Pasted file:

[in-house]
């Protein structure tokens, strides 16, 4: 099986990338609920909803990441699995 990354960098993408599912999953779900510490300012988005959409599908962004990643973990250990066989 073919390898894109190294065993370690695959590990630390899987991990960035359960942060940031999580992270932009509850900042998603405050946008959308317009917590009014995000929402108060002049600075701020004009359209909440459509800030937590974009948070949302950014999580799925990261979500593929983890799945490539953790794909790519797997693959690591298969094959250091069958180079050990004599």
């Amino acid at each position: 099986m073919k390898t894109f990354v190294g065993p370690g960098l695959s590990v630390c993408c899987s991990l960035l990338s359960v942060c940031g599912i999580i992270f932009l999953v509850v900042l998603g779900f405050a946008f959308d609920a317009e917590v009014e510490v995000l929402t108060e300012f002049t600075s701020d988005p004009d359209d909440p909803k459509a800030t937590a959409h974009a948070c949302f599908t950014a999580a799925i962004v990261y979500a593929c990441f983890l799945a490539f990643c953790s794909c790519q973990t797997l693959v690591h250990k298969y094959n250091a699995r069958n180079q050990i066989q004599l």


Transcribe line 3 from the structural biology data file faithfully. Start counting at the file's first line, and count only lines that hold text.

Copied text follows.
């Amino acid at each position: 099986m073919k390898t894109f990354v190294g065993p370690g960098l695959s590990v630390c993408c899987s991990l960035l990338s359960v942060c940031g599912i999580i992270f932009l999953v509850v900042l998603g779900f405050a946008f959308d609920a317009e917590v009014e510490v995000l929402t108060e300012f002049t600075s701020d988005p004009d359209d909440p909803k459509a800030t937590a959409h974009a948070c949302f599908t950014a999580a799925i962004v990261y979500a593929c990441f983890l799945a490539f990643c953790s794909c790519q973990t797997l693959v690591h250990k298969y094959n250091a699995r069958n180079q050990i066989q004599l």